“Let me tell you how it will be; there’s one for you, nineteen for me.” —The Beatles
The U.S. stock market can perform well even when U.S. corporate taxes rise. I’ll get to that in a moment, but let’s not bury the lead. Increasing corporate tax rates feels like old news compared to President Biden’s newly released details on paying for his proposed American Families Plan.
The White House proposes nearly doubling the capital gains tax rate from 23.8% to 43.4% (including an existing 3.8% surtax) for people earning more than $1 million per year. That would be higher than the current highest federal income tax bracket, which is 37%. The American Families Plan allocates hundreds of billions of dollars to the administration’s domestic priorities, such as:
- $225 billion toward high-quality child-care and ensuring families pay only a portion of their income toward child-care services, based on a sliding scale
- $225 billion to create a national comprehensive paid family and medical leave program
- $200 billion for free universal preschool for all 3- and 4-year-olds, offered through a national partnership with states
- $109 billion toward ensuring two years of free community college for all students
- About $85 billion toward Pell Grants, and increasing the maximum award by about $1,400 for low-income students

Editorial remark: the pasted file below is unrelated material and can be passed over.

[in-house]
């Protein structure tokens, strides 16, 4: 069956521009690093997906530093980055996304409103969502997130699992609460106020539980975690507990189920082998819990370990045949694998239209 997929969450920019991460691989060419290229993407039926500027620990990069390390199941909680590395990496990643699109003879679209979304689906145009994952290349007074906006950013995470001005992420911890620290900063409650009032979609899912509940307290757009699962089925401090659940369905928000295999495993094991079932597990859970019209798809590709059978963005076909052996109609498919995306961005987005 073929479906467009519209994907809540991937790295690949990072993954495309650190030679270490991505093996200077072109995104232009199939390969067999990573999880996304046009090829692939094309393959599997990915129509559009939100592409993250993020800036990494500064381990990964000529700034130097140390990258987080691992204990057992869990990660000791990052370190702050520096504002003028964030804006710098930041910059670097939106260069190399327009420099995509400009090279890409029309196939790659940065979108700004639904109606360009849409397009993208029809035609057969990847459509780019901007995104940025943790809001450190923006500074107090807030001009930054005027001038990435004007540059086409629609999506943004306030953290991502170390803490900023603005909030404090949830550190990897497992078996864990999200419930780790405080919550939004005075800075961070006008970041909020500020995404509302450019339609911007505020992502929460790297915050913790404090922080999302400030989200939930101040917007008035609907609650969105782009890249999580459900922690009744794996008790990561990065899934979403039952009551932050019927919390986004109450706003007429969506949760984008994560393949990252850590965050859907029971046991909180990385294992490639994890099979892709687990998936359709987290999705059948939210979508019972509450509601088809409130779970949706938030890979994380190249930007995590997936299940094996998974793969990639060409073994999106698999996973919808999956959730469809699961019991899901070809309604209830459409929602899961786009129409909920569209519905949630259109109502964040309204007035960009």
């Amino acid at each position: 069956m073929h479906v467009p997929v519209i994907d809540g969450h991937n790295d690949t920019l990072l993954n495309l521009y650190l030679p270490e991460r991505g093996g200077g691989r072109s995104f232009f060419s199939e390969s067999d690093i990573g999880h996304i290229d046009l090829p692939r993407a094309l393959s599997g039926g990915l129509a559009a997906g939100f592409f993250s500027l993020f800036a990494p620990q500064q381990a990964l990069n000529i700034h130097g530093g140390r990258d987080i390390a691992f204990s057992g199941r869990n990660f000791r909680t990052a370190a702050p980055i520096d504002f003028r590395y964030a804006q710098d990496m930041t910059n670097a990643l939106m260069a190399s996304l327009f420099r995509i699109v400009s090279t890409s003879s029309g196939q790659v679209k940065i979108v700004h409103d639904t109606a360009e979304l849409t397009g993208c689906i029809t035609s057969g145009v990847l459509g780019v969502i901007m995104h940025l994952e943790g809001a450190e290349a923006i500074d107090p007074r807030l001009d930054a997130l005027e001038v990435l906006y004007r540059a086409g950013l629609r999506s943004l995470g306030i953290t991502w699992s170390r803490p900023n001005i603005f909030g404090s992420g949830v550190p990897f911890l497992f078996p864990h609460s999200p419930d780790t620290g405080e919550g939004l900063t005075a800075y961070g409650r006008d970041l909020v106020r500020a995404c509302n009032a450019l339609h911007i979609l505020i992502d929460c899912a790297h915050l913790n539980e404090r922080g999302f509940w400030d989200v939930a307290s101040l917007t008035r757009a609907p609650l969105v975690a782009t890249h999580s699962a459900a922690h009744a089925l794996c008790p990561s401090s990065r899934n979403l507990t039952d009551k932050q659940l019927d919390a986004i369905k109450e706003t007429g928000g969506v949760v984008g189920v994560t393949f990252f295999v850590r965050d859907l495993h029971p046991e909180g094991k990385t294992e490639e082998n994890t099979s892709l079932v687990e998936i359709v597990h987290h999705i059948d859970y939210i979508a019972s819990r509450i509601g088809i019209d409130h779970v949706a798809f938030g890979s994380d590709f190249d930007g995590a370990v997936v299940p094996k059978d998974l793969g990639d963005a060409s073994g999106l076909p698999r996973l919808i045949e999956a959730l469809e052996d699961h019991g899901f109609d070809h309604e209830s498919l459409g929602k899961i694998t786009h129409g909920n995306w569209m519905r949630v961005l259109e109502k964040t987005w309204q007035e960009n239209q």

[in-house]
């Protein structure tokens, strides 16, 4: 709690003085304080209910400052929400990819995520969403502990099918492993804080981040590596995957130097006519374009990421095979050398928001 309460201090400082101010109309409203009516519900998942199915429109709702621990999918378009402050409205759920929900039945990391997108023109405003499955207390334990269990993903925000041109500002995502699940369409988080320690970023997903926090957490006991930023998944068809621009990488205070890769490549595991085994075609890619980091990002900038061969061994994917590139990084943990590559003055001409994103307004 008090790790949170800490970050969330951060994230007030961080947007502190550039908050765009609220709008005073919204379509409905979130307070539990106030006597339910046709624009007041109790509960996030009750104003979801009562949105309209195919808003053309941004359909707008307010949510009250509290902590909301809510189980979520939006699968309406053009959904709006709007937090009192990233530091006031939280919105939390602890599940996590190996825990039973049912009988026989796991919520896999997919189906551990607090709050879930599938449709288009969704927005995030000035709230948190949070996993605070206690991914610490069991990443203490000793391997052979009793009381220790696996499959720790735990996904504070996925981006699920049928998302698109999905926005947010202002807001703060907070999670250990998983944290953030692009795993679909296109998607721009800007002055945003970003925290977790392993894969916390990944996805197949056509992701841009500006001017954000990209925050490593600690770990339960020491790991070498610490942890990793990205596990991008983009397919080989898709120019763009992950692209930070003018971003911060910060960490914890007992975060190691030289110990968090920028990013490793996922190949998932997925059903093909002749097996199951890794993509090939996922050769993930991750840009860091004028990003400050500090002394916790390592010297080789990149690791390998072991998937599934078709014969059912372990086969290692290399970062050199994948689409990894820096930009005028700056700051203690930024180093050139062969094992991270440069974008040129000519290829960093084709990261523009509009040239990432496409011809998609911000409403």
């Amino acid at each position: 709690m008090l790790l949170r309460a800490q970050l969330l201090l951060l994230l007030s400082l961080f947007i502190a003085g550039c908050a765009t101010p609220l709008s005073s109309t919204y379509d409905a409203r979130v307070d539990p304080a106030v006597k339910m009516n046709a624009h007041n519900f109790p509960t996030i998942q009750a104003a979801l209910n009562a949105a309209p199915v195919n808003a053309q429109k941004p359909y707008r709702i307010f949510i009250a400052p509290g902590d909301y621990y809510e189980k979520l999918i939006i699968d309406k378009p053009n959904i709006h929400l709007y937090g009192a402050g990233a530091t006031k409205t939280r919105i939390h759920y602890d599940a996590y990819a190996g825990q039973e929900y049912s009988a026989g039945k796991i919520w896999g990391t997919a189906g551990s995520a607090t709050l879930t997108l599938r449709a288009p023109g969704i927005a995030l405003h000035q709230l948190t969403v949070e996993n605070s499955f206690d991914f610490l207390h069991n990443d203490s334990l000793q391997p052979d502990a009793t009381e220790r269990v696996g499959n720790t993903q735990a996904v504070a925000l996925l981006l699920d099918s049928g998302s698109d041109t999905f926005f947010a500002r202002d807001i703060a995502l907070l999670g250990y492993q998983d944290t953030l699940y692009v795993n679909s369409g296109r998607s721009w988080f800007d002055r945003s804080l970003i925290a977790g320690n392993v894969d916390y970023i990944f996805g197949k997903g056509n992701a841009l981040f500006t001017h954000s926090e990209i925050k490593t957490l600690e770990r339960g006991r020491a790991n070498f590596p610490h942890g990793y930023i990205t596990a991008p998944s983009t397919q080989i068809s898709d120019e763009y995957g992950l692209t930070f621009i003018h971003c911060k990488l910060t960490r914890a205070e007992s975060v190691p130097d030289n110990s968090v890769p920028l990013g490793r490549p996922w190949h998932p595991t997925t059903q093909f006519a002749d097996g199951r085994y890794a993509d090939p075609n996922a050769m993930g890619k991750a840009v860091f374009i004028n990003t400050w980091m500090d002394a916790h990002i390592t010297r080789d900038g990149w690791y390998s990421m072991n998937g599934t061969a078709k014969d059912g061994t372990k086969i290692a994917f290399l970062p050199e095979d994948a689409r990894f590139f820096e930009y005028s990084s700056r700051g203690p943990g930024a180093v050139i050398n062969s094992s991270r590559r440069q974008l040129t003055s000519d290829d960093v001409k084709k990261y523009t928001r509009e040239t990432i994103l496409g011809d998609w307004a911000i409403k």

- A $62 billion grant program to increase college retention and completion rates
- A $39 billion program for two years of subsidized tuition for students from families earning less than $125,000 enrolled in a four-year historically Black college or university (HBCU), tribal college or university, or minority-serving institution
- $45 billion toward meeting child nutritional needs, including expanding access to the Supplemental Nutrition Assistance Program (SNAP)
- $200 billion to make permanent the $1.9 trillion COVID stimulus plan’s provision lowering health insurance premiums for those who buy coverage independently
- Extending through 2025, and making permanently fully refundable, the child tax credit expansion included in the COVID relief bill
- Making permanent the recent expansion of the child and dependent care tax credit
- Making permanent the earned income tax credit for childless workers